| 22 May 2024, Wednesday |

Staggering Iranian economy threatens future of Islamic Republic

Public rage over economic and living conditions has reached a boiling point as Iranian leaders continue to spend lavishly on proxy wars and military weaponry.

ll the main economic indicators in Iran show that the Islamic Republic is in a grave situation, with inflation skyrocketing, currency reserves plummeting, and growing discontent with the country’s leadership.The fear of dissent, fueled by the massive economic pressure the population is facing, is such that the Interior Ministry has formed a committee to “monitor the country’s security”.On Wednesday (March 24), Deputy Interior Minister Hossein Zolfaghari said the country’s economic struggles “have made providing security more difficult”.The committee aims to “rapidly investigate issues that would create problems for people” and “prevent tense consequences”, he said. Average inflation in Iran rose more than 110% cumulatively between 2017 and 2020, with the average inflation in 2020 alone exceeding 30%.

Since 2017, the value of the country’s currency has fallen approximately 81% compared to the US dollar. In 2017, the exchange rate was $1/37,000 IRR. But by June 2020, it was $1/200,000 IRR, with some fluctuations. Meanwhile, lower global demand for oil linked to the outbreak of the COVID-19 pandemic and the effect of US sanctions saw Iran’s daily oil exports drop to 70,000 barrels per day (b/d) in April 2020, from 287,000 b/d in March 2020, Reuters reported. Iranian oil exports had stood at 2.5 million b/d in the first half of 2017, the report said.

Additionally, Iran had $120 billion in its National Development Fund (NDF) that year. But in the past two years alone, President Hassan Rouhani’s government has made at least 33 NDF withdrawals to fund revenue gaps. In February 2020, for example, the Rouhani administration withdrew the equivalent of $420 million to pay government employees’ salaries. And in 2018, supreme leader Ali Khamenei authorised a $4 billion withdrawal from the NDF, with half that amount being designated for military spending . As of September, the NDF has been drawn down to dangerously low levels, with estimates putting the remaining balance at between $20 and $25 billion.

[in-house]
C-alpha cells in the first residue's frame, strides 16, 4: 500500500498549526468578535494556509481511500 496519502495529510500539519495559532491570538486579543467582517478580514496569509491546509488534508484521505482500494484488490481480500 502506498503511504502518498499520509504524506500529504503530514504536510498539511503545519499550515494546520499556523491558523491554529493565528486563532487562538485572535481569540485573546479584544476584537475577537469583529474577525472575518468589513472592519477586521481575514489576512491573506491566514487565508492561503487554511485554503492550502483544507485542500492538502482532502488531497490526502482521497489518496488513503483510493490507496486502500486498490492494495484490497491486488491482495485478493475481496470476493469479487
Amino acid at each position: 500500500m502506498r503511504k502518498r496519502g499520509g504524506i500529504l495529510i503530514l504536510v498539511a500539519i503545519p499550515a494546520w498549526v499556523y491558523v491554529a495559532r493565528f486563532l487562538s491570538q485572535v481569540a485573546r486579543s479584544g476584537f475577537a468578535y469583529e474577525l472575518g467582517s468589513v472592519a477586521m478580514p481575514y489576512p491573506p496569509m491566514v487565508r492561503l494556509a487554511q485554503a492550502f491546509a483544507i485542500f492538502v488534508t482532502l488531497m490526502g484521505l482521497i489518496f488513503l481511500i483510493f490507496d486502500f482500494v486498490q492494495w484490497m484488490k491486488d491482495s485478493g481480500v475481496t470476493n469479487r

Despite the economic hardships in Iran, its leaders have chosen to spend their dwindling supply of cash on conventional weapons –- including rockets and mortars — that they share with proxy militias in the region. In a 2019 report, the US Defence Intelligence Agency estimated that between 2012 and 2018, Iran provided more than $16 billion to the Syrian regime, Hizbullah, Iraqi militias, Yemen’s Houthis (Ansarallah) and other proxies. Iran supplies its allies and proxies with communications equipment, small arms, artillery systems and battlefield rockets and launchers, the report said. A leading member of the Majles national security committee estimated that as of early 2020, the Islamic Republic had spent some $20 billion in support of Syria alone since its war began.

Divisions within the Iranian government have been seen in past months as tension mounts with the IRGC, which has an outsized influence in the country. Some observers say these rifts mirror the growing anger on the Iranian street.

Public rage over economic and living conditions has reached a boiling point, and observers have cautioned that the next round of public protests might be far more violent than the November 2019 protests over the spike in fuel prices. Security forces led by the IRGC responded to the protests by shooting demonstrators in several cities, and detaining and torturing hundreds. Some estimates suggest as many as 1,500 civilians were killed in the protests. The 2019 protests were of a magnitude rarely seen in Iran following the 1979 Islamic Revolution, and the biggest since 2009 rallies over a disputed election.

Reports from Iran in recent months of slowed-down internet speeds and intermittent outages suggest the regime may be trying to tamp down a new round of civil unrest. In the latest sign of unrest, Iranian security forces in February opened fire on civilians transporting fuel near the Pakistan border, triggering a violent uprising.